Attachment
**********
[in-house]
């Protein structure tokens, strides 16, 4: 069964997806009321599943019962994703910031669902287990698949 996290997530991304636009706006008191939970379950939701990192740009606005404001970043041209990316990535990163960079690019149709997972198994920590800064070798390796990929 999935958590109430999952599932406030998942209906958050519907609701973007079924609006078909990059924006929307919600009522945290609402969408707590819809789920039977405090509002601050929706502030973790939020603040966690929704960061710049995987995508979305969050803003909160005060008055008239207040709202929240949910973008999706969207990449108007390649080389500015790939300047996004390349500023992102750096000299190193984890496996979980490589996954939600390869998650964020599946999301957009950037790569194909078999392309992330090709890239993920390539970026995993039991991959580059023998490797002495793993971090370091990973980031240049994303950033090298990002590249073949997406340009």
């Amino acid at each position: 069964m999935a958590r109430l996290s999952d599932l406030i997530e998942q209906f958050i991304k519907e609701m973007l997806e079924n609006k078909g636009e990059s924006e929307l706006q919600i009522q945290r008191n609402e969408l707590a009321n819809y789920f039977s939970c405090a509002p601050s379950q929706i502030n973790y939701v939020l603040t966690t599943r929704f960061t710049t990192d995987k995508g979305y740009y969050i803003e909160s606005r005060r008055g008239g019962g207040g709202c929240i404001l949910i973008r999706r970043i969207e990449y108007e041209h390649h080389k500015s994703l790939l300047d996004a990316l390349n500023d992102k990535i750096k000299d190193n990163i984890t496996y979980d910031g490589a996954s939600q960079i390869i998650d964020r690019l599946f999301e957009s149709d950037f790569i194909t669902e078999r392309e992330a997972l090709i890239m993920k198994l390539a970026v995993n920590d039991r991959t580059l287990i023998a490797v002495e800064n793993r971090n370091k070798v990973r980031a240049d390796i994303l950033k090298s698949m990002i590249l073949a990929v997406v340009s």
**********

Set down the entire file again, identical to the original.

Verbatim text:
[in-house]
């Protein structure tokens, strides 16, 4: 069964997806009321599943019962994703910031669902287990698949 996290997530991304636009706006008191939970379950939701990192740009606005404001970043041209990316990535990163960079690019149709997972198994920590800064070798390796990929 999935958590109430999952599932406030998942209906958050519907609701973007079924609006078909990059924006929307919600009522945290609402969408707590819809789920039977405090509002601050929706502030973790939020603040966690929704960061710049995987995508979305969050803003909160005060008055008239207040709202929240949910973008999706969207990449108007390649080389500015790939300047996004390349500023992102750096000299190193984890496996979980490589996954939600390869998650964020599946999301957009950037790569194909078999392309992330090709890239993920390539970026995993039991991959580059023998490797002495793993971090370091990973980031240049994303950033090298990002590249073949997406340009």
């Amino acid at each position: 069964m999935a958590r109430l996290s999952d599932l406030i997530e998942q209906f958050i991304k519907e609701m973007l997806e079924n609006k078909g636009e990059s924006e929307l706006q919600i009522q945290r008191n609402e969408l707590a009321n819809y789920f039977s939970c405090a509002p601050s379950q929706i502030n973790y939701v939020l603040t966690t599943r929704f960061t710049t990192d995987k995508g979305y740009y969050i803003e909160s606005r005060r008055g008239g019962g207040g709202c929240i404001l949910i973008r999706r970043i969207e990449y108007e041209h390649h080389k500015s994703l790939l300047d996004a990316l390349n500023d992102k990535i750096k000299d190193n990163i984890t496996y979980d910031g490589a996954s939600q960079i390869i998650d964020r690019l599946f999301e957009s149709d950037f790569i194909t669902e078999r392309e992330a997972l090709i890239m993920k198994l390539a970026v995993n920590d039991r991959t580059l287990i023998a490797v002495e800064n793993r971090n370091k070798v990973r980031a240049d390796i994303l950033k090298s698949m990002i590249l073949a990929v997406v340009s």